By Maggie Canty-Shafer
Julie Downing doesn’t stop just to smell the flowers.
She stops to revel in their design, their beauty and intricacies. She stops to soak in each petal and leaf, the colors and contrast, the miracle of its life. She stops to thank what she knows as Mother Nature for such a perfect and delicate piece of artwork, and also to wonder how she’ll incorporate it into her own.
Downing is an artist (known locally for her series of Red Rocks paintings) whose vibrant personality can’t help but appear on the paper. The bright colors, psychedelic loops and lines and hidden female imagery evoke feelings of an earthly excitement and reminisce of a generation that believed in change and hoped in love.
“I’m a naturalist,” she said. “I try and convey a love of nature through my work. The message I would have to say is for people to look closer at it. I want people to look for the detail.”
She has been creating art since she can remember. Raised by an artist, she grew up earning money for shows by sewing patchwork clothing to sell outside her favorite concerts – a worthy exchange for tickets, food and lodging.
Downing received her B.F.A. in sculpture and life drawing from Minnesota State University Mankato, but since becoming a mother of two and wife of Musketeer Gripweed’s Jason Downing, watercolor has become a more accessible and family-friendly medium for her.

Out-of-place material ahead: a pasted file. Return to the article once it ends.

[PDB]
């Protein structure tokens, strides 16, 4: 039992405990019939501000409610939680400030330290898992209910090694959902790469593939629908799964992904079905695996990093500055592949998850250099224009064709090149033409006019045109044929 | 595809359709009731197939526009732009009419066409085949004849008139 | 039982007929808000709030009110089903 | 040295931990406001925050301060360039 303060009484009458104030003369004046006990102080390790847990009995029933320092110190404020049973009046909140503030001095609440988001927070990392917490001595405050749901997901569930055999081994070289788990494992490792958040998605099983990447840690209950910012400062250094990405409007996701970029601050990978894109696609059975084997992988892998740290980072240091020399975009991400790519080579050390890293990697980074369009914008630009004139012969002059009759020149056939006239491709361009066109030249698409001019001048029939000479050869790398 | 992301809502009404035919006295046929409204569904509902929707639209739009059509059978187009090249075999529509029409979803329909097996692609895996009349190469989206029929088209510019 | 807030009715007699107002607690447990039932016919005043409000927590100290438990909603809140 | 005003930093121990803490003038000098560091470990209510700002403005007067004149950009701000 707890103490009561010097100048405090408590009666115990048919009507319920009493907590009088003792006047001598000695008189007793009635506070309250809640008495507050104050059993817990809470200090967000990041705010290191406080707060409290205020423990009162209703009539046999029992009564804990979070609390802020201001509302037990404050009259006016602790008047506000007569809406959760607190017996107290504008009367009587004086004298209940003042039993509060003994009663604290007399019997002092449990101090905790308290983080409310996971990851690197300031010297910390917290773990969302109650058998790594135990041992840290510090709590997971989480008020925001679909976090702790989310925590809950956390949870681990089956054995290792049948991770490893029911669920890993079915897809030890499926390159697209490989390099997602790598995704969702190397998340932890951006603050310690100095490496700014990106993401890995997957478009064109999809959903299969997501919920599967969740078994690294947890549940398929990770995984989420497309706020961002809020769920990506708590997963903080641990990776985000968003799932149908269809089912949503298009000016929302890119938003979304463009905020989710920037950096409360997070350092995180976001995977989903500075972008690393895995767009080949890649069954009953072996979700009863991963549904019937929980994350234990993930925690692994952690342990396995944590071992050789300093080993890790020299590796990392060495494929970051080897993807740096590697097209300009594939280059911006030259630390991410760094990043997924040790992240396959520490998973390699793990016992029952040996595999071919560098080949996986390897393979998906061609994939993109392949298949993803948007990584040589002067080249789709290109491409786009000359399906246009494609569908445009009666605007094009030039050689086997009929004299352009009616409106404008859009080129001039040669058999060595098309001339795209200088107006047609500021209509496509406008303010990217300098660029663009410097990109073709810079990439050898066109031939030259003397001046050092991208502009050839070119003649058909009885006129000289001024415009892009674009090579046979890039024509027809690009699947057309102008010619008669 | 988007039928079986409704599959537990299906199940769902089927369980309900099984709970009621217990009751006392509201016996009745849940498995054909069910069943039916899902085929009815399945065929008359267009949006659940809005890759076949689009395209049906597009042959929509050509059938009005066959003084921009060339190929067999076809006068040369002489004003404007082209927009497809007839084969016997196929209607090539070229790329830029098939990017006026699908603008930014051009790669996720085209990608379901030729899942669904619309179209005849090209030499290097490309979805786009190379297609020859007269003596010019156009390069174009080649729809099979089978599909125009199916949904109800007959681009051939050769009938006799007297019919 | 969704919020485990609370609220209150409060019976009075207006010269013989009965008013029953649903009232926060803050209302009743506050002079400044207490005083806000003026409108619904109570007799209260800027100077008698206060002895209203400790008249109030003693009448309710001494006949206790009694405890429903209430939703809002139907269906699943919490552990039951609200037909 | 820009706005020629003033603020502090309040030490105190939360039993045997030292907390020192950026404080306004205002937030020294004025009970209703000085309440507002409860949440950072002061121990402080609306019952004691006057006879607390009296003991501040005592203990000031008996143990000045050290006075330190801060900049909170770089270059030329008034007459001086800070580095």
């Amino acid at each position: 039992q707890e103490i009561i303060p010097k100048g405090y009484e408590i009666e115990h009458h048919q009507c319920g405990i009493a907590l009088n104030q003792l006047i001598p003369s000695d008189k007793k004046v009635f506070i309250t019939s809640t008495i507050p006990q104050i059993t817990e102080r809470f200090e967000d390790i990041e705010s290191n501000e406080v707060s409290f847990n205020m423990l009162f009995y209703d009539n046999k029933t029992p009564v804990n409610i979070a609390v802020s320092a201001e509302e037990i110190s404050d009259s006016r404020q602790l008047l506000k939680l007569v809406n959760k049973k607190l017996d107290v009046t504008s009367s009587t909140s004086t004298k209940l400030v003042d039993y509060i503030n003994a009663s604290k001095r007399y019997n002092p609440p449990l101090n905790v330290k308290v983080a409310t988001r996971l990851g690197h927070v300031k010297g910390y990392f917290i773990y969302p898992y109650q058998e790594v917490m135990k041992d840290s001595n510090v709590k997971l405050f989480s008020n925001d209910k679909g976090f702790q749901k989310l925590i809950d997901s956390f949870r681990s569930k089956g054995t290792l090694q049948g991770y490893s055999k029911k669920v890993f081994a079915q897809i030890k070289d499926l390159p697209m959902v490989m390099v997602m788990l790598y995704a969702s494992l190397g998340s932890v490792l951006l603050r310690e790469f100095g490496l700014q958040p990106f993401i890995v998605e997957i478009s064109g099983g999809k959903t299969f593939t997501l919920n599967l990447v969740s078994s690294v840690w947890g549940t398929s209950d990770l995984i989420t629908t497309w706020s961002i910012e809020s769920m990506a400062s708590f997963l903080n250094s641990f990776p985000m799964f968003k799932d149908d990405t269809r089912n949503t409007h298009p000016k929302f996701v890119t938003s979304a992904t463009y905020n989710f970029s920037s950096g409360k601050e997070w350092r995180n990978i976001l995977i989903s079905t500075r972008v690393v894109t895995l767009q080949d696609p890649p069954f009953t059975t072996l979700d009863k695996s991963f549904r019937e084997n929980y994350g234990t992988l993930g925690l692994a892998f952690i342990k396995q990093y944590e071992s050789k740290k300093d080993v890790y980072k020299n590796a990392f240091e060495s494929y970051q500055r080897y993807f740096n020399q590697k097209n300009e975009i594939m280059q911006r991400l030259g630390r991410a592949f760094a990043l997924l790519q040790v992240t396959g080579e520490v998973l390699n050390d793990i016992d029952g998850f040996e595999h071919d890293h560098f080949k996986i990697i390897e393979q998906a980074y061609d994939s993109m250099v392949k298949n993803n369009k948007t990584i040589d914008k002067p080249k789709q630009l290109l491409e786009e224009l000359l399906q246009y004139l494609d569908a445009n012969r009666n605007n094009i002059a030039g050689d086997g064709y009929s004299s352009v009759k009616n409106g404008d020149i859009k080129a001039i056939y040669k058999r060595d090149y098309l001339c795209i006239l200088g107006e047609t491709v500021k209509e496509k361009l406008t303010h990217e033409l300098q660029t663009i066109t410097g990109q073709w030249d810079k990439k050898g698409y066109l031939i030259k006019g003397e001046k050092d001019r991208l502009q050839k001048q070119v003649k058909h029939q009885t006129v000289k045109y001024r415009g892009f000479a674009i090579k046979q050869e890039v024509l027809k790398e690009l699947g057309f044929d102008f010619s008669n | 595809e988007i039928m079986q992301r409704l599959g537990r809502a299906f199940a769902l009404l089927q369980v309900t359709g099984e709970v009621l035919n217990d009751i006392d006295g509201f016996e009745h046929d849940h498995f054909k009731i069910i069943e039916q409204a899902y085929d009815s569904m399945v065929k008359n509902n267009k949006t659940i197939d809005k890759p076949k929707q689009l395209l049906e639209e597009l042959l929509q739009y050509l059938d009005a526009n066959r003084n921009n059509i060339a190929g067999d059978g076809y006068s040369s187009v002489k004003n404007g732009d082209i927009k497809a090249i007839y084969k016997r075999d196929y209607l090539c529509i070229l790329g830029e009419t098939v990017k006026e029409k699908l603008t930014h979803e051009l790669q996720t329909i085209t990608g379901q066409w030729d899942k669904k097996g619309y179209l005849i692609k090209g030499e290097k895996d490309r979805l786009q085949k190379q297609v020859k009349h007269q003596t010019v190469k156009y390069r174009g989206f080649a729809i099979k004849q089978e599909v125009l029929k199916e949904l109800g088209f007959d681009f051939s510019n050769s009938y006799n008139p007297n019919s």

“I started painting because it was something I could do with my son,” she said.
Red Rocks was an obvious subject choice for the Widespread Panic fan, who hasn’t missed their annual weekend at the world class venue since 1998 – not counting the year she went into labor during the Saturday night performance with her oldest son.
“I suppose being in labor was an acceptable excuse,” Downing said, laughing.
She started painting Red Rocks annually in 2006, signing and numbering limited prints that she sells at shows as well as at Nature’s Own and on etsy.com. Her 2006 and 2007 prints have sold out, and 2011’s will be out this June.
“It’s very humbling to be able to produce art for my peers,” she said.
Along with the Red Rock’s portraits, Downing has painted limited edition concert posters for Musketeer Gripweed, Horsetooth Rock and various pieces incorporating female genitalia that she’s sold outside of the Vagina Monologues performances. Her art – largely influenced by Alphonse Mucha and ‘60s poster art – has been purchased and collected by people from all over the states, and even printed onto t-shirts for a wedding party.
With both her fans’ growing demands and her own ever-increasing desire to create, Downing sees herself painting for a long time.
“I believe I’ve been put on this earth to do some kind of art,” she said. “I believe that’s what I’m supposed to do and I hope to do it until I die.”
Find Julie Downing’s artwork on etsy.com. You can also view and purchase her art at Nature’s Own in Old Town Fort Collins.
Here are two examples of her work: